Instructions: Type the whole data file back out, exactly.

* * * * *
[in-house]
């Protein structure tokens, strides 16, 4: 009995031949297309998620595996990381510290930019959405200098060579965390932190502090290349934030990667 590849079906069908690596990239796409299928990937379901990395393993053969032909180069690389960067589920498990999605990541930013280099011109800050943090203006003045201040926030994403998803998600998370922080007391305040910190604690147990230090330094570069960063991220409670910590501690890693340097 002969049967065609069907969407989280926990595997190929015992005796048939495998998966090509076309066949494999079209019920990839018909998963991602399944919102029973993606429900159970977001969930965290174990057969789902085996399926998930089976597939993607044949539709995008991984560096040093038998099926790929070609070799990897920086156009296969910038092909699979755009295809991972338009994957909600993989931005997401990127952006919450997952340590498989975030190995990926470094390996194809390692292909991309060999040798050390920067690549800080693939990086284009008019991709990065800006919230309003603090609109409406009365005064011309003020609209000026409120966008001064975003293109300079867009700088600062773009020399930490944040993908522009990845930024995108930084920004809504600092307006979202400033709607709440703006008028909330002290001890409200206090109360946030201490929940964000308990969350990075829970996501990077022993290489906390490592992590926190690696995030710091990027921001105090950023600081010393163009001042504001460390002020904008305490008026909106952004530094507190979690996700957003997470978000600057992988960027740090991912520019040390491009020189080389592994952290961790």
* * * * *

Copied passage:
[in-house]
């Protein structure tokens, strides 16, 4: 009995031949297309998620595996990381510290930019959405200098060579965390932190502090290349934030990667 590849079906069908690596990239796409299928990937379901990395393993053969032909180069690389960067589920498990999605990541930013280099011109800050943090203006003045201040926030994403998803998600998370922080007391305040910190604690147990230090330094570069960063991220409670910590501690890693340097 002969049967065609069907969407989280926990595997190929015992005796048939495998998966090509076309066949494999079209019920990839018909998963991602399944919102029973993606429900159970977001969930965290174990057969789902085996399926998930089976597939993607044949539709995008991984560096040093038998099926790929070609070799990897920086156009296969910038092909699979755009295809991972338009994957909600993989931005997401990127952006919450997952340590498989975030190995990926470094390996194809390692292909991309060999040798050390920067690549800080693939990086284009008019991709990065800006919230309003603090609109409406009365005064011309003020609209000026409120966008001064975003293109300079867009700088600062773009020399930490944040993908522009990845930024995108930084920004809504600092307006979202400033709607709440703006008028909330002290001890409200206090109360946030201490929940964000308990969350990075829970996501990077022993290489906390490592992590926190690696995030710091990027921001105090950023600081010393163009001042504001460390002020904008305490008026909106952004530094507190979690996700957003997470978000600057992988960027740090991912520019040390491009020189080389592994952290961790």